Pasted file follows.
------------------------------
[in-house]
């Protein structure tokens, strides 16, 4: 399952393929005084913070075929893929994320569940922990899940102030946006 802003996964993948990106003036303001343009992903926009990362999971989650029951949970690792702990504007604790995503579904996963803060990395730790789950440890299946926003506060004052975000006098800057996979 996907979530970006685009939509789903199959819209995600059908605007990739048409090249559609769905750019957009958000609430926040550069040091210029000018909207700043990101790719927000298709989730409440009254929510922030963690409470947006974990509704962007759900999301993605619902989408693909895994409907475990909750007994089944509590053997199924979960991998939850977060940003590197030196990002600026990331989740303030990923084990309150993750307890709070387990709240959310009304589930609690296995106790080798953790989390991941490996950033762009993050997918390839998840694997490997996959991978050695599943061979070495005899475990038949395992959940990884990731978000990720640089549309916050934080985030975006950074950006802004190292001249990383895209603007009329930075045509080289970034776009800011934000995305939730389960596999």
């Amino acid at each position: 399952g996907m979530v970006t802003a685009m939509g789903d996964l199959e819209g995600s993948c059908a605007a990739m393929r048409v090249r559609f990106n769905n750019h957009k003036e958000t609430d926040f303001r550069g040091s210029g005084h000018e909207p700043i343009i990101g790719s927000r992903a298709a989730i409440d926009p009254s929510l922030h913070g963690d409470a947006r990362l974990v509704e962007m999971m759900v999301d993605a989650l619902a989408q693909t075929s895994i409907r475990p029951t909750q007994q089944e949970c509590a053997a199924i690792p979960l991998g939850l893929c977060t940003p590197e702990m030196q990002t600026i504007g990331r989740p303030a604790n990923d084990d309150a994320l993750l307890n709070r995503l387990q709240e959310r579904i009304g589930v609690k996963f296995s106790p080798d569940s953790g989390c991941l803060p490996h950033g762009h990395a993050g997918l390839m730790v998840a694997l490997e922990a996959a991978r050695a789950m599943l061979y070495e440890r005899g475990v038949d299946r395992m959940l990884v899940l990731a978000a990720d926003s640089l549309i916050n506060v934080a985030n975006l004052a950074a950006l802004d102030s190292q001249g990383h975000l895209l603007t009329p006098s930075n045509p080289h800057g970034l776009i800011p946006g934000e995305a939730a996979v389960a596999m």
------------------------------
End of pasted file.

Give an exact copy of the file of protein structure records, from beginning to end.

[in-house]
């Protein structure tokens, strides 16, 4: 399952393929005084913070075929893929994320569940922990899940102030946006 802003996964993948990106003036303001343009992903926009990362999971989650029951949970690792702990504007604790995503579904996963803060990395730790789950440890299946926003506060004052975000006098800057996979 996907979530970006685009939509789903199959819209995600059908605007990739048409090249559609769905750019957009958000609430926040550069040091210029000018909207700043990101790719927000298709989730409440009254929510922030963690409470947006974990509704962007759900999301993605619902989408693909895994409907475990909750007994089944509590053997199924979960991998939850977060940003590197030196990002600026990331989740303030990923084990309150993750307890709070387990709240959310009304589930609690296995106790080798953790989390991941490996950033762009993050997918390839998840694997490997996959991978050695599943061979070495005899475990038949395992959940990884990731978000990720640089549309916050934080985030975006950074950006802004190292001249990383895209603007009329930075045509080289970034776009800011934000995305939730389960596999």
């Amino acid at each position: 399952g996907m979530v970006t802003a685009m939509g789903d996964l199959e819209g995600s993948c059908a605007a990739m393929r048409v090249r559609f990106n769905n750019h957009k003036e958000t609430d926040f303001r550069g040091s210029g005084h000018e909207p700043i343009i990101g790719s927000r992903a298709a989730i409440d926009p009254s929510l922030h913070g963690d409470a947006r990362l974990v509704e962007m999971m759900v999301d993605a989650l619902a989408q693909t075929s895994i409907r475990p029951t909750q007994q089944e949970c509590a053997a199924i690792p979960l991998g939850l893929c977060t940003p590197e702990m030196q990002t600026i504007g990331r989740p303030a604790n990923d084990d309150a994320l993750l307890n709070r995503l387990q709240e959310r579904i009304g589930v609690k996963f296995s106790p080798d569940s953790g989390c991941l803060p490996h950033g762009h990395a993050g997918l390839m730790v998840a694997l490997e922990a996959a991978r050695a789950m599943l061979y070495e440890r005899g475990v038949d299946r395992m959940l990884v899940l990731a978000a990720d926003s640089l549309i916050n506060v934080a985030n975006l004052a950074a950006l802004d102030s190292q001249g990383h975000l895209l603007t009329p006098s930075n045509p080289h800057g970034l776009i800011p946006g934000e995305a939730a996979v389960a596999m």